And, no, you can’t just exercise all that candy away

Also, really enjoyed this Vox feature on the limits of exercise in losing weight.  Exercise is awesome and definitely helps keep you healthy, but although calories in/calories out really does matter, the calories in is ultimately the far more important (and controllable) portion of the equation.  Here’s the infographic summary:

Well worth reading the whole thing.  Among the most interesting parts is the research on the “calories out:

Based on the research, Pontzer has proposed a new model that upends the the old “calories in, calories out” approach to exercise, where the body burns more calories with more physical activity in a linear relationship (also known as the “additive” model of energy expenditure).

He calls this the “constrained model” of energy expenditure, which shows that the effect of more physical activity on the human body is not linear. In light of our evolutionary history — when food sources were less reliable — he argues that the body sets a limit on how much energy it is willing to expend, regardless of how active we are.

“The overarching idea,” Pontzer explained, “is that the body is trying to defend a particular energy expenditure level no matter how active you get.”

Meanwhile, since this is Vox, the policy angle:

9) The government and the food industry are doling out unscientific advice

Since 1980, the obesity prevalence has doubled worldwide with about 13 percent of the global population now registering as obese, according to the World Health Organization. In the United States, nearly 70 percent of the population is either overweight or obese.

A lack of exercise and too many calories have been depicted as equal causes of the crisis. But as researchers put it in an article in BMJ, “You cannot outrun a bad diet.”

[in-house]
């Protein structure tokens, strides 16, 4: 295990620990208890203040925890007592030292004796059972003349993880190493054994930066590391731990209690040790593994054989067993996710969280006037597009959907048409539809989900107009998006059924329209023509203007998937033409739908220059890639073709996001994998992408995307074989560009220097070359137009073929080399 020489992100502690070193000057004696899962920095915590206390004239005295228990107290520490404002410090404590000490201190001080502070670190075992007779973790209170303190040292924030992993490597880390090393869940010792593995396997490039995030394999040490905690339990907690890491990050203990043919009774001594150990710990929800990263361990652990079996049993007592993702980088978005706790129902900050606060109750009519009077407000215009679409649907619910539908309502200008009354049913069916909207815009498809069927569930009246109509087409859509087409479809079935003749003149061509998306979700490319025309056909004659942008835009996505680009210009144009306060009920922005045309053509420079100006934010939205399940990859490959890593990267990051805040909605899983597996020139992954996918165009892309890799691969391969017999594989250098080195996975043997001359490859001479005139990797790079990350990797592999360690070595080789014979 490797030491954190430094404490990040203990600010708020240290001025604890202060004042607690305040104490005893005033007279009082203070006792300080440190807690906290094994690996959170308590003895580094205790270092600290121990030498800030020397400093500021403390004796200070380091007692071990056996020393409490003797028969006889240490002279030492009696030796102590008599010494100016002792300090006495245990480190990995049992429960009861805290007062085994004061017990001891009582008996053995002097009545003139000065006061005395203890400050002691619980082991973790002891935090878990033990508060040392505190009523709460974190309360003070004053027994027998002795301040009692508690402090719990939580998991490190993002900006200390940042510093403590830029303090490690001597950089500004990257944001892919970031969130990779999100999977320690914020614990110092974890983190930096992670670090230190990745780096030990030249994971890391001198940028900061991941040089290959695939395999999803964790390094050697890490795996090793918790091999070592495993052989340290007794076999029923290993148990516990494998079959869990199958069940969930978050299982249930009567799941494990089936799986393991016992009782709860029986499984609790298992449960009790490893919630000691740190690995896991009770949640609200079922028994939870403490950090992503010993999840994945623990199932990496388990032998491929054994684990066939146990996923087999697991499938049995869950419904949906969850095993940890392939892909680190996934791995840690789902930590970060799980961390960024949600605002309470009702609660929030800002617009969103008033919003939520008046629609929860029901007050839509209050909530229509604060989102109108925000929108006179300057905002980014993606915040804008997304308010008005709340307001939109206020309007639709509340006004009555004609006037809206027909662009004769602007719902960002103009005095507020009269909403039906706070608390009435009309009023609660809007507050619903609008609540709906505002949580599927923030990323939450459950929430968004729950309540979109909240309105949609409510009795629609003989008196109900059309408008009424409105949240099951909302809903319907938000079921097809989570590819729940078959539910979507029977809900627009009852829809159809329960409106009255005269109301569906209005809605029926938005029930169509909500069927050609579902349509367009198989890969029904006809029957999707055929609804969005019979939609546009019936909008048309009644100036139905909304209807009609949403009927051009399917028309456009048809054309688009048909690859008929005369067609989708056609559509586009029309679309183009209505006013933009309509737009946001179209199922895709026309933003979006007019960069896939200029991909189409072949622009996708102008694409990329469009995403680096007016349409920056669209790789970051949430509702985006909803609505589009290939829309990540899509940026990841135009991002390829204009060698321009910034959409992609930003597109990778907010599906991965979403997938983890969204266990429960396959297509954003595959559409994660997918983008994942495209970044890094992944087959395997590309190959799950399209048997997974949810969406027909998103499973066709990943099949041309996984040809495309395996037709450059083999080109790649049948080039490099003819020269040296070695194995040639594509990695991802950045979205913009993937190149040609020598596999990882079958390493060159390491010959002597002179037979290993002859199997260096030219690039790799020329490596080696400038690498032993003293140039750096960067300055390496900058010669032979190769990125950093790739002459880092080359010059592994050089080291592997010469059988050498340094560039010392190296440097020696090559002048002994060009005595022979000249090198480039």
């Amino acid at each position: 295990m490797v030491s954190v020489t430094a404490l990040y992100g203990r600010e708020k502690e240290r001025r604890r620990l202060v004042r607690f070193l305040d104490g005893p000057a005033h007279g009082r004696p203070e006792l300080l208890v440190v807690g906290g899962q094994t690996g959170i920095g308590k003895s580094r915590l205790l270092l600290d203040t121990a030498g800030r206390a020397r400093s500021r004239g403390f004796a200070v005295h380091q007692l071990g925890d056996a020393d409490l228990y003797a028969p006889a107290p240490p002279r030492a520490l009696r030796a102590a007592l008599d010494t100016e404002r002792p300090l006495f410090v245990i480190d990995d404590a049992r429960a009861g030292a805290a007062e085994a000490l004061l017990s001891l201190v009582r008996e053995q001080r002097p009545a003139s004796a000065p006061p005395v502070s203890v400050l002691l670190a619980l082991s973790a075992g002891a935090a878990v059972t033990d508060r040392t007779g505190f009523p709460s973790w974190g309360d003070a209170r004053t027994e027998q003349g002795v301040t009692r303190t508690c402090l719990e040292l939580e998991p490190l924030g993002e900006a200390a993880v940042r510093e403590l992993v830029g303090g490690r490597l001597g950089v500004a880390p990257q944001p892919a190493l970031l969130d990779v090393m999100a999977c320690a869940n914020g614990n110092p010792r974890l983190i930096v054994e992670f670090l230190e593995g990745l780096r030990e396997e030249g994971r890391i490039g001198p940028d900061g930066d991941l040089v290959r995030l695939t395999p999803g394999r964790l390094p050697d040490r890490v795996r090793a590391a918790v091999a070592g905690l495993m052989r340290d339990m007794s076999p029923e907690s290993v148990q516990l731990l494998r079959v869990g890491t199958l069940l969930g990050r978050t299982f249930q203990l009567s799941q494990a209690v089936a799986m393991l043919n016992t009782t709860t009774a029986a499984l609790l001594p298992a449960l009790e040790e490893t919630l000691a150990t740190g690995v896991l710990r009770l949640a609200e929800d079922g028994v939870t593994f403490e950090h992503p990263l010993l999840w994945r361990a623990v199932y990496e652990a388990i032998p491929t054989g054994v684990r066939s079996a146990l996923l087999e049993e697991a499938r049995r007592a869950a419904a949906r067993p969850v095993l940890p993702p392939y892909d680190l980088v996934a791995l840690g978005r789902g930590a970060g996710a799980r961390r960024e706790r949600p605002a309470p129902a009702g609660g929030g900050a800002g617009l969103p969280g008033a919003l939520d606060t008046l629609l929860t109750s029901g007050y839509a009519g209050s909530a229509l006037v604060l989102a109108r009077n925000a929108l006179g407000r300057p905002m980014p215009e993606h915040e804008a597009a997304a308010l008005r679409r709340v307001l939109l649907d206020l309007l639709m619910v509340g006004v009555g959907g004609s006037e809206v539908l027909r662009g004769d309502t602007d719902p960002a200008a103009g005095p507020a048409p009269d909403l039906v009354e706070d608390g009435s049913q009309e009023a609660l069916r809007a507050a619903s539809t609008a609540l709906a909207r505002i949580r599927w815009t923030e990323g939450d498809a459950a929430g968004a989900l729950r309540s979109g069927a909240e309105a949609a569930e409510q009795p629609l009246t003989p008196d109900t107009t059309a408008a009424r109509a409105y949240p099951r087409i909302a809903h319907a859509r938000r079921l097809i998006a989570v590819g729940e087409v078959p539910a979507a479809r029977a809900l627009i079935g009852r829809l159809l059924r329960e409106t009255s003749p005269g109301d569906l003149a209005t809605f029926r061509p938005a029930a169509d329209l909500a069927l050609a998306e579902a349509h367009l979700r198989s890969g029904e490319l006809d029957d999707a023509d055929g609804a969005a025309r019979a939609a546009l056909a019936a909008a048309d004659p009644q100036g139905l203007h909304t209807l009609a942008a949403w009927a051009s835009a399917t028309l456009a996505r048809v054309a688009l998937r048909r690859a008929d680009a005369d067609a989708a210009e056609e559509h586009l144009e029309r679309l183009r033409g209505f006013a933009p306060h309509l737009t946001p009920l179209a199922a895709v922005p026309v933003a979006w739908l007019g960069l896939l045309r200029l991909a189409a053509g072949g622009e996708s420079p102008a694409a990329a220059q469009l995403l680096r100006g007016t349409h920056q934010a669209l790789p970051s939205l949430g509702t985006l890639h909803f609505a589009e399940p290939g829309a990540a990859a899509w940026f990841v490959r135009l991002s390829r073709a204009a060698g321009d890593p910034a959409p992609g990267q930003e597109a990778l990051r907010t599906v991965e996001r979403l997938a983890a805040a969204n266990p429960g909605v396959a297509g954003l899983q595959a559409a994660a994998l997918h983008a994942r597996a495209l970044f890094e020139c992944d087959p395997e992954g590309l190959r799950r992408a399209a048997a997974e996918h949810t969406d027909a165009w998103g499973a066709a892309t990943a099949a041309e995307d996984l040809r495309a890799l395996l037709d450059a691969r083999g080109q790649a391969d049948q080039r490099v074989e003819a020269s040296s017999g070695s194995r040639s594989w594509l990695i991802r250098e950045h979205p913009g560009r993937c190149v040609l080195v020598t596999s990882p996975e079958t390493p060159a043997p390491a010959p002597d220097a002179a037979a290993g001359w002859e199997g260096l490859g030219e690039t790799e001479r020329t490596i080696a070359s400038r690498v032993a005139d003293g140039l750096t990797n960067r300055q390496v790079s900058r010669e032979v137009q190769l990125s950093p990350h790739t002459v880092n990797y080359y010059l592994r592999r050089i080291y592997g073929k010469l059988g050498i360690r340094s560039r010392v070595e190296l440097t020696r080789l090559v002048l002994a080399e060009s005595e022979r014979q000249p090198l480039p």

Since at least the 1950s, Americans have been told that we can. This Public Health Reports paper outlines the dozens of government departments and organizations — from the American Heart Association to the US Department of Agriculture — whose campaigns suggested more physical activity (alone or in addition to diet) to reverse weight gain.

Unfortunately, we are losing the obesity battle because we are eating more than ever. But the exercise myth is still regularly deployed by the food and beverage industry — which are increasingly under fire for selling us too many unhealthy products.

And here’s the final weight loss advice:

If you embark on a weight-loss journey that involves both adding exercise and cutting calories, Montclair’s Diana Thomas warned not to count those calories burned in physical activity toward extra eating.

“Pretend you didn’t exercise at all,” she said. “You will most likely compensate anyway so think of exercising just for health improvement but not for weight loss.”

For the record, in my N of 1, I totally count the exercise (though not calorie counting today with all those mini Twix to come) and I have consistently lost weight whenever I have calorie counted.  I’ve even been known to go for a run for the explicit purpose of enjoying dessert later.  Anyway, the overall point still holds.  Be sensible and focus on calories in.  And exercise, because being healthy is good.